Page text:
Key takeaways

  • An installment loan is a debt that gives you funds all at once that are paid off in monthly amounts, called installments, over a set time period.
  • Installment loan payments usually include interest charges that are charged over the life of the loan and may be higher for borrowers with less-than-ideal credit.
  • Every lender has different eligibility requirements and offers different installment loan products, so do your research and read the fine print before applying.

Installment loans allow you to borrow money and pay it back in equal monthly payments, usually at a fixed interest rate. They can be handy and versatile personal finance tools.

For example, you can use them to make a major purpose or combine credit cards into one loan that you pay off in small, manageable chunks.

One well-known type of installment loan is a personal loan. Other examples of installment loans include student loans, mortgages and auto loans.

What is an installment loan?

An installment loan is a type of closed-end debt. You pay it off over a set number of months or years, also known as your loan term.

Unlike credit cards or lines of credit, which are open-ended, revolving credit, you can’t reuse the installment credit as you pay the balance. If you want to borrow additional money, you must apply for a new loan.

You can find several common types of installment loans:

  • Personal loans.
  • Mortgages.
  • Auto loans.
  • Student loans.
  • Payday loans.
  • Buy now, pay later loans.

To find these loans, go through institutions like banks and credit unions, online lenders, mortgage brokers and dealerships.

Installment loans may be secured or unsecured.

Secured installment loans

A secured loan requires a lien against an asset like a home or car. If you can’t repay the loan, the lender can take your asset as payment for any balance due. Examples of secured loans include mortgages and auto loans.

Secured installment loans may take more time to get. For instance, the approval process for mortgages averages 40 days and involves extensive paperwork. However, your approval might depend less on your credit score than with an unsecured installment loan.

Unsecured installment loans

Personal loans and buy now, pay later (BNPL) loans count as unsecured installment loans. These do not require collateral. The approval process is simpler and usually based on your credit scores, income and debt.

Unsecured personal loans can be funded in as little as the same day you sign and loan amounts are typically under $100,000.

How does an installment loan work?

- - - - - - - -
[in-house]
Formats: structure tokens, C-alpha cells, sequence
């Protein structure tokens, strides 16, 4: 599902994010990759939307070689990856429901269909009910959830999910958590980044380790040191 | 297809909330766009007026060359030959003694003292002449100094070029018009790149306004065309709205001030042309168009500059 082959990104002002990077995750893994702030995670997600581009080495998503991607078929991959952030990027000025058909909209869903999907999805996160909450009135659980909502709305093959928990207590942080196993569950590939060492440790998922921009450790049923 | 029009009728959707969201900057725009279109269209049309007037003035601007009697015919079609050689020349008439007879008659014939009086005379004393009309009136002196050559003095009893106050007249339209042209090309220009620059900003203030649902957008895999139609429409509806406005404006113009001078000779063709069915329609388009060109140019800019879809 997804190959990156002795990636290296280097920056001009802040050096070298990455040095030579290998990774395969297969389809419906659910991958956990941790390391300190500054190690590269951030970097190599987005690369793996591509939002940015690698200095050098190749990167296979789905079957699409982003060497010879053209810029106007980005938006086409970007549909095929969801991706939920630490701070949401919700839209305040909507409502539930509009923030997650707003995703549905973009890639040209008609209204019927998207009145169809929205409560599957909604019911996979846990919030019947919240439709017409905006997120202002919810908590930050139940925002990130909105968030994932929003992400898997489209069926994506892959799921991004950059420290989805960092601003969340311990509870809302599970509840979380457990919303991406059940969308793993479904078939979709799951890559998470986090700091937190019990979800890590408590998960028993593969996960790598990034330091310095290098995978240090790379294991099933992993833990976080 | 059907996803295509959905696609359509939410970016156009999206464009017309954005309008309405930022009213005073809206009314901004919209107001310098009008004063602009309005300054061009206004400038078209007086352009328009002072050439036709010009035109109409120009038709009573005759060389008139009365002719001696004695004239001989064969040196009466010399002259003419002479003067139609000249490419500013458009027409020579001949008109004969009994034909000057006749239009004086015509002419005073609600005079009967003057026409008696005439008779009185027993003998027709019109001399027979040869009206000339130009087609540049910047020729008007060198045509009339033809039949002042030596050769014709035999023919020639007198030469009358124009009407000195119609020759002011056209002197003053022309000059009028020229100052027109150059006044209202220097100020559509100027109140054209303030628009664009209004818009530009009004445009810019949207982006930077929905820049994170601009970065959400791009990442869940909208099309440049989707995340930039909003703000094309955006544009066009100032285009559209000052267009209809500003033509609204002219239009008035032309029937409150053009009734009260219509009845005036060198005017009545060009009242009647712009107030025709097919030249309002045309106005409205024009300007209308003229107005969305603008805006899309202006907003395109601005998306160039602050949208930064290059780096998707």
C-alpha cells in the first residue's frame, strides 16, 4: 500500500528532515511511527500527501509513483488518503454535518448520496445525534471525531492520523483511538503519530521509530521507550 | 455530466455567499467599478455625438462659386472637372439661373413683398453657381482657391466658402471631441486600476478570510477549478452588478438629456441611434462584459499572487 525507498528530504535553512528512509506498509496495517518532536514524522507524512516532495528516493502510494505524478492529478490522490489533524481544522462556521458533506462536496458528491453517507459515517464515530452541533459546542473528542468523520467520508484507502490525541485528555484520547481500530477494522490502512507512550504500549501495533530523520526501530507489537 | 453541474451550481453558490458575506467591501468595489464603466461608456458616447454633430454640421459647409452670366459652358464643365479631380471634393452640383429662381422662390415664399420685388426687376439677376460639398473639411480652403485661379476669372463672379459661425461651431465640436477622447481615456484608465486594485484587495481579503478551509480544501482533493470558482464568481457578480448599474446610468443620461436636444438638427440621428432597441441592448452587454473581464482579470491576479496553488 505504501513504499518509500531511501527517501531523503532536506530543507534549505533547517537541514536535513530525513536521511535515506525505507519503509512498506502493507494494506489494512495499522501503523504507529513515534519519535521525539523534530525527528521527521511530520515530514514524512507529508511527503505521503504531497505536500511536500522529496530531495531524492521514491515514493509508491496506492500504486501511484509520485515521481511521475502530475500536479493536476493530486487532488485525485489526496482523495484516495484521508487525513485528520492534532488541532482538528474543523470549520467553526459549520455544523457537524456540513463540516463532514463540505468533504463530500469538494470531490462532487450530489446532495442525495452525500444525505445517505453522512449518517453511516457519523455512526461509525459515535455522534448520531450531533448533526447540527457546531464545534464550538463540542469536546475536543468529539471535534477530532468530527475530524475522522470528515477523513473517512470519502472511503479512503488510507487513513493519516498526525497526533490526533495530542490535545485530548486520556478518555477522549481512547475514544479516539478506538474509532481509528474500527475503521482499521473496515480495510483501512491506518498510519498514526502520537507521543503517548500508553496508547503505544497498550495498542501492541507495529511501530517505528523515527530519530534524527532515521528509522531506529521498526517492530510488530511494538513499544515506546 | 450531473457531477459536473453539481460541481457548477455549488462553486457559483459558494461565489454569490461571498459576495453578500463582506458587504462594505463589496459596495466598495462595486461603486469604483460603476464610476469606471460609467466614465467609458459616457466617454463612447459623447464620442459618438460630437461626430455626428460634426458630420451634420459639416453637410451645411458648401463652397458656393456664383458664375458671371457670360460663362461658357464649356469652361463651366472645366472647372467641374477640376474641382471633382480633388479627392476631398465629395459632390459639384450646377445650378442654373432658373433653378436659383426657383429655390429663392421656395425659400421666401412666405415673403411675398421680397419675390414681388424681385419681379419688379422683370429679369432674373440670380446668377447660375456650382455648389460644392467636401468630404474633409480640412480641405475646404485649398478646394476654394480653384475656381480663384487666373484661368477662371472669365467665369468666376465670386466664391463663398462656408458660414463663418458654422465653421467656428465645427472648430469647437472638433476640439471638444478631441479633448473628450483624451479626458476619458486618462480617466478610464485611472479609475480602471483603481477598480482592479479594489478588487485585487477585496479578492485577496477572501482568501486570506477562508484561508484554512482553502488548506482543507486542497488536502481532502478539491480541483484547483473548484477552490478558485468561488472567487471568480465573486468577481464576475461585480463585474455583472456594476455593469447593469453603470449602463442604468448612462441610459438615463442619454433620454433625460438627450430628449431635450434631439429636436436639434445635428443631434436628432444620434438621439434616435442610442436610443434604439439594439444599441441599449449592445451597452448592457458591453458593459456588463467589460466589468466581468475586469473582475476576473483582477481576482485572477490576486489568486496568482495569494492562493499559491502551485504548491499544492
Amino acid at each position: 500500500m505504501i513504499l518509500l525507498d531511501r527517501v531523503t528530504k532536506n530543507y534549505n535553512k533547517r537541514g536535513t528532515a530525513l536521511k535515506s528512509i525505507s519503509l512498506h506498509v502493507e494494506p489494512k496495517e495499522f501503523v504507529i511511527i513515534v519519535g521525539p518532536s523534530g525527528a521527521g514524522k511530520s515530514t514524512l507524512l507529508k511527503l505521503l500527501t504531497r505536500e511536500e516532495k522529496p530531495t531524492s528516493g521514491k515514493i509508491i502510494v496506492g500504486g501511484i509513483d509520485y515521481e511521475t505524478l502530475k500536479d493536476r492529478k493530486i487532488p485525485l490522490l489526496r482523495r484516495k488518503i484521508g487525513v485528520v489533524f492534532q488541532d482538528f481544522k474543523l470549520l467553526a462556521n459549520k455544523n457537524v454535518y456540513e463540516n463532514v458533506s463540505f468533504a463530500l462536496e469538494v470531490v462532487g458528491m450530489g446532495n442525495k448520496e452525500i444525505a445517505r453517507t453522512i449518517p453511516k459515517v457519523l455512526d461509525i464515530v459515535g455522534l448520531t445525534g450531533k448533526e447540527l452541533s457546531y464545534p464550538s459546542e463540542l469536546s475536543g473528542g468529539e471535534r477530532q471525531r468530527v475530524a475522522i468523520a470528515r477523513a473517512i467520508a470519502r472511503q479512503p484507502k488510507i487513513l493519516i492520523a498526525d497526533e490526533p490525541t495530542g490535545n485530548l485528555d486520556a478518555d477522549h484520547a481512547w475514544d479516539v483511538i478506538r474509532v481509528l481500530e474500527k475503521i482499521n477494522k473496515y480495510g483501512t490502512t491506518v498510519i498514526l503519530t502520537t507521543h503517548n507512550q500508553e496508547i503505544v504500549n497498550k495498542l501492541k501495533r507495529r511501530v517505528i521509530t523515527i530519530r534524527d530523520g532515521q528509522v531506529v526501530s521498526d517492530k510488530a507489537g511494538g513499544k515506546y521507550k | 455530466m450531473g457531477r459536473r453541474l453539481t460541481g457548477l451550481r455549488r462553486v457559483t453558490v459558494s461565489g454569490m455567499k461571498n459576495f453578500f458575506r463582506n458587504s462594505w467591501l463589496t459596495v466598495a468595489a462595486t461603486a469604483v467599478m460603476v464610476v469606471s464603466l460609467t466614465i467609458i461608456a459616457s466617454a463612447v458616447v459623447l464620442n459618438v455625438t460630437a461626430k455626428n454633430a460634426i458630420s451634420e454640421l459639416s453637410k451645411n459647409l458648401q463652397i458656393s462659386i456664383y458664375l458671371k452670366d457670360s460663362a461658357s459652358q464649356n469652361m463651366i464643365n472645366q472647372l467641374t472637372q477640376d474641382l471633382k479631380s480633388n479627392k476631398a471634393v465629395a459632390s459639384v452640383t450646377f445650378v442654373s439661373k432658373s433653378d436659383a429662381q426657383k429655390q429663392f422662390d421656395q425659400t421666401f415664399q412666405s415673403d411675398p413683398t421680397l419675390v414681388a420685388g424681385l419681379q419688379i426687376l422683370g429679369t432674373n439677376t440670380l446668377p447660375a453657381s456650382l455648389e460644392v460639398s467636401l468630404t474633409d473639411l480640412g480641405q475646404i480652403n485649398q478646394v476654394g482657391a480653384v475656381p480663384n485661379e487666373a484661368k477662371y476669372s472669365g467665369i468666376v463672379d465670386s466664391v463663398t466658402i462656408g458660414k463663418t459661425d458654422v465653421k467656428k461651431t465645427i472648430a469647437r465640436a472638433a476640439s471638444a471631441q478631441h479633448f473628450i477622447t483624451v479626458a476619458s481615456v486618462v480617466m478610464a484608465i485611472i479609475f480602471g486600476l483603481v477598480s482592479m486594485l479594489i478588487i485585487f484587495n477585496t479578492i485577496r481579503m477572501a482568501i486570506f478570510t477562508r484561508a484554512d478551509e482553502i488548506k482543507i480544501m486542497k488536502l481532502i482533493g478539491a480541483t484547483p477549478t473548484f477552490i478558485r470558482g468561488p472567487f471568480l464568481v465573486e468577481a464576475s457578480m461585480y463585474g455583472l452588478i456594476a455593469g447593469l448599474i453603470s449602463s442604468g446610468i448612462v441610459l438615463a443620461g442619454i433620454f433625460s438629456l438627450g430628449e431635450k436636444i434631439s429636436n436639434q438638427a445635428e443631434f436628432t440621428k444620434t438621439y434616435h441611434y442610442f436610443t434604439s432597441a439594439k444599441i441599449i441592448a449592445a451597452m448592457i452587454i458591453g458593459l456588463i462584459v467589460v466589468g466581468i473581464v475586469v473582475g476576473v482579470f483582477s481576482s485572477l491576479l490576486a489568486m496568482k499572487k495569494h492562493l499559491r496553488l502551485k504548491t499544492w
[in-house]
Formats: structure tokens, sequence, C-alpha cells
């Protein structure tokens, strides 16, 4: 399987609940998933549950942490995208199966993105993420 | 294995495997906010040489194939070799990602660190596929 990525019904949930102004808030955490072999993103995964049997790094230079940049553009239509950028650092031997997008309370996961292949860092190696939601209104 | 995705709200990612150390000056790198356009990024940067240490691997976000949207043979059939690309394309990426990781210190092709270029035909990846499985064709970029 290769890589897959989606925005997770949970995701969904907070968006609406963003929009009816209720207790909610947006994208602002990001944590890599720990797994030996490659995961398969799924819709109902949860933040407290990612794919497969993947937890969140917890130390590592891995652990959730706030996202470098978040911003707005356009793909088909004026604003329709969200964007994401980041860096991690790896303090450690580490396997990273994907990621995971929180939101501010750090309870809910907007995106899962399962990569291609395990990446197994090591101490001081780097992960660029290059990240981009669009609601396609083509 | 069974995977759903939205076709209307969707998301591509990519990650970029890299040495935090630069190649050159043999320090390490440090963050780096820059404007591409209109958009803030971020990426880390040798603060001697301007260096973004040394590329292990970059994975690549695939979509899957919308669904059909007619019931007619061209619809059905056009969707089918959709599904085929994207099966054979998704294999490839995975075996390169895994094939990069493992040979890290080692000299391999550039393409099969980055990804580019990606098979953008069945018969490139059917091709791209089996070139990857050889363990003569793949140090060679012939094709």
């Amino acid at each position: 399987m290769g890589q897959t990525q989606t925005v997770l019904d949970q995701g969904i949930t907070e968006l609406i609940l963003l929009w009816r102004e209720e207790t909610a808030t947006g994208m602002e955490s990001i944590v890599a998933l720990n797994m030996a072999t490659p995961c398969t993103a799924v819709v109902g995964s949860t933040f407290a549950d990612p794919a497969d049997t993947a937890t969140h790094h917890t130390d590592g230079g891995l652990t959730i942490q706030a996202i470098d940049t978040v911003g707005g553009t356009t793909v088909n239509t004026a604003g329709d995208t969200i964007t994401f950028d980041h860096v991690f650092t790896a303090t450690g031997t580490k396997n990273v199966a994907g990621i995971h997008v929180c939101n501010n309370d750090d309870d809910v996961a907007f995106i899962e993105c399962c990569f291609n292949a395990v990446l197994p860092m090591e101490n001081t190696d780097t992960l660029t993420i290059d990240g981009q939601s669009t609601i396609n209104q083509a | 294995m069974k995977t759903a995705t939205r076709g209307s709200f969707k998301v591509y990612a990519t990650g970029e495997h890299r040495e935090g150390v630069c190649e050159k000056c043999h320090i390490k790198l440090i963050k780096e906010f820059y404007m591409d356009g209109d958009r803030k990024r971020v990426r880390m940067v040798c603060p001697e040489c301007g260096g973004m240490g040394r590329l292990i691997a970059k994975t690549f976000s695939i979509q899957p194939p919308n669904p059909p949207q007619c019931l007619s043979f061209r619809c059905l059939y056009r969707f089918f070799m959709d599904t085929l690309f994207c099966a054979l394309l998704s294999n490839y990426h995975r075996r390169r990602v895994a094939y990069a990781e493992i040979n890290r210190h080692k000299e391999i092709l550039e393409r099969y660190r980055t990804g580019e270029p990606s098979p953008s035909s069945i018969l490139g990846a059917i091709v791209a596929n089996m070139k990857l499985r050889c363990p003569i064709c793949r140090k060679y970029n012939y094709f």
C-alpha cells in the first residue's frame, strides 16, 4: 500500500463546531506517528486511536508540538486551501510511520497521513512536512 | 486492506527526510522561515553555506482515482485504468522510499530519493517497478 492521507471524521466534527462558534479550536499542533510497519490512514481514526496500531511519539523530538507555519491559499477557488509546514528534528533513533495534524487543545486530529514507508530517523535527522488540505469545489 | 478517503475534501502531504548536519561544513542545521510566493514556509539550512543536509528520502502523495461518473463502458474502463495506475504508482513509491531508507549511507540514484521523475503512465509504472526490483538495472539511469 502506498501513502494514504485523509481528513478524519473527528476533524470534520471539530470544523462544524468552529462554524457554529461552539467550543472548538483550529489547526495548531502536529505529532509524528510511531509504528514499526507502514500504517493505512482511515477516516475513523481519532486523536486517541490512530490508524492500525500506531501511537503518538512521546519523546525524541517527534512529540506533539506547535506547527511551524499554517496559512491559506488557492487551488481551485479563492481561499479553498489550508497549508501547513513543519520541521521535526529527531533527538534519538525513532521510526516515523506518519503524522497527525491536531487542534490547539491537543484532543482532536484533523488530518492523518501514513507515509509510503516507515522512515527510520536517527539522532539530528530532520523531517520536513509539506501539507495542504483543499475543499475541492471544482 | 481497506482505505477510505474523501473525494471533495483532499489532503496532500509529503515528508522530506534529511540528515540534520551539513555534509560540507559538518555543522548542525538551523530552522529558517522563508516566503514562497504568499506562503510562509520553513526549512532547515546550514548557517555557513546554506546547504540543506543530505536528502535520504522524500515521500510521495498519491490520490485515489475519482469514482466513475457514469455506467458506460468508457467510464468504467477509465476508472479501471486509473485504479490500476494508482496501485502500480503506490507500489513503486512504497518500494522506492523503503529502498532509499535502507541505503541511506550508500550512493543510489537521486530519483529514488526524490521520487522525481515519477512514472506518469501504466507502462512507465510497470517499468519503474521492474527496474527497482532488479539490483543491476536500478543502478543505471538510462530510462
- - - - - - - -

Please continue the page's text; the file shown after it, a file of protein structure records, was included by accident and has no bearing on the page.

Installment loans allow you to borrow an approved amount of money, disbursed in a lump sum. They can be repaid over a set period ranging from a few weeks (for a payday loan BNPL) to 30 years (for mortgages).

Typically, these loans have a fixed interest rate and require regular monthly payments.

One portion of each monthly payment goes to the principal amount borrowed and another goes to the interest on the loan. You’ll continue to make the loan payments over the loan term. The lender will close the account once the loan is paid in full, including the principal and interest.

Do installment loans hurt your credit?

Installment loans can harm your credit if you’re late on a payment or when you apply and undergo a hard credit check.

Try to choose personal loan lenders that offer prequalification without a credit pull. You will undergo a hard pull when you formally apply, but the score damage should be small and temporary.

A late payment damages your score more than a credit inquiry, so make sure you keep your payment current.

To avoid damaging your payment history, consider setting up automatic payments so you don’t miss a due date.

However, certain types of installment loan may have no effect on your credit score. Buy now, pay later financing typically does not require a credit check and payments may not be reported to credit bureaus. As such, they tend not to affect your credit.

Should you get an installment loan?

An installment loan makes sense if you can afford the payment, are financially stable enough to repay it and get some sort of financial benefit from it. Installment loans require a payment commitment that can last as long as 30 years.

If you plan to change jobs or anticipate ups and downs in your earnings, an installment loan may not be your best option.

See if an installment loan works for your situation by comparing installment loan lenders. Check out loan comparison sites to see offers side-by-side. If you’re buying a house, you might check with a mortgage broker, who can check different lenders for the best programs.

Also, make sure you compare quotes from at least three different companies to make sure you are getting the best rate.

If you ultimately decide an installment loan is not for you, explore alternatives to installment loans. Your options include personal lines of credit, credit cards and home equity lines of credit.

The bottom line

Installment loans are a convenient option for consumers looking to cover a large expense, unexpected financial emergency, consolidate high-interest debt or buy a car or home.

But before you apply, it’s vital to understand how different types of installment loans work. It’s equally important to shop around with different lenders to find a loan product with favorable terms that works for your financial situation.